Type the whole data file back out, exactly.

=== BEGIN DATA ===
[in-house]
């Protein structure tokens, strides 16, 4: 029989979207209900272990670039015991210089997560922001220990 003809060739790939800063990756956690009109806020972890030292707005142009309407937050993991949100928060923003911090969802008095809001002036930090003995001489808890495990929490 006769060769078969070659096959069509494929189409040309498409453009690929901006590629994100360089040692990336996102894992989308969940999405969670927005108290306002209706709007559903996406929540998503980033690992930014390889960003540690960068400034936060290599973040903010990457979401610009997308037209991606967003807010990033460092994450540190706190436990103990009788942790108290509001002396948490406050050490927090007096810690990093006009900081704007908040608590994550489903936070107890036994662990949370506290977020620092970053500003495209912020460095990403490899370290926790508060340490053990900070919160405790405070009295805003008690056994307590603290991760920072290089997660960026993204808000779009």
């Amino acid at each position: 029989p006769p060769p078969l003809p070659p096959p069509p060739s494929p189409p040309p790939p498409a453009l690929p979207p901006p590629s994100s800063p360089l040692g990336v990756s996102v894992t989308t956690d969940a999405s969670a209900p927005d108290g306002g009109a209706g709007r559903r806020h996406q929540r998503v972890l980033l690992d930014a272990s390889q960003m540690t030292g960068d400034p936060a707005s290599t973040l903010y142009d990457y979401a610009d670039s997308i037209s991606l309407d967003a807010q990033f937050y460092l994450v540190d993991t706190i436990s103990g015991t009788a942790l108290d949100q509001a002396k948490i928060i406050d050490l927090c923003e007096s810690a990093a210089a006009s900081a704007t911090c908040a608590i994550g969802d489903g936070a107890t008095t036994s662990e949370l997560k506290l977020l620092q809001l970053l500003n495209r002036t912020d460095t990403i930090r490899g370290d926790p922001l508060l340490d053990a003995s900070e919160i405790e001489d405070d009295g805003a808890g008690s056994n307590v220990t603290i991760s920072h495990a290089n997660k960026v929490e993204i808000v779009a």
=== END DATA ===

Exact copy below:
[in-house]
């Protein structure tokens, strides 16, 4: 029989979207209900272990670039015991210089997560922001220990 003809060739790939800063990756956690009109806020972890030292707005142009309407937050993991949100928060923003911090969802008095809001002036930090003995001489808890495990929490 006769060769078969070659096959069509494929189409040309498409453009690929901006590629994100360089040692990336996102894992989308969940999405969670927005108290306002209706709007559903996406929540998503980033690992930014390889960003540690960068400034936060290599973040903010990457979401610009997308037209991606967003807010990033460092994450540190706190436990103990009788942790108290509001002396948490406050050490927090007096810690990093006009900081704007908040608590994550489903936070107890036994662990949370506290977020620092970053500003495209912020460095990403490899370290926790508060340490053990900070919160405790405070009295805003008690056994307590603290991760920072290089997660960026993204808000779009």
């Amino acid at each position: 029989p006769p060769p078969l003809p070659p096959p069509p060739s494929p189409p040309p790939p498409a453009l690929p979207p901006p590629s994100s800063p360089l040692g990336v990756s996102v894992t989308t956690d969940a999405s969670a209900p927005d108290g306002g009109a209706g709007r559903r806020h996406q929540r998503v972890l980033l690992d930014a272990s390889q960003m540690t030292g960068d400034p936060a707005s290599t973040l903010y142009d990457y979401a610009d670039s997308i037209s991606l309407d967003a807010q990033f937050y460092l994450v540190d993991t706190i436990s103990g015991t009788a942790l108290d949100q509001a002396k948490i928060i406050d050490l927090c923003e007096s810690a990093a210089a006009s900081a704007t911090c908040a608590i994550g969802d489903g936070a107890t008095t036994s662990e949370l997560k506290l977020l620092q809001l970053l500003n495209r002036t912020d460095t990403i930090r490899g370290d926790p922001l508060l340490d053990a003995s900070e919160i405790e001489d405070d009295g805003a808890g008690s056994n307590v220990t603290i991760s920072h495990a290089n997660k960026v929490e993204i808000v779009a």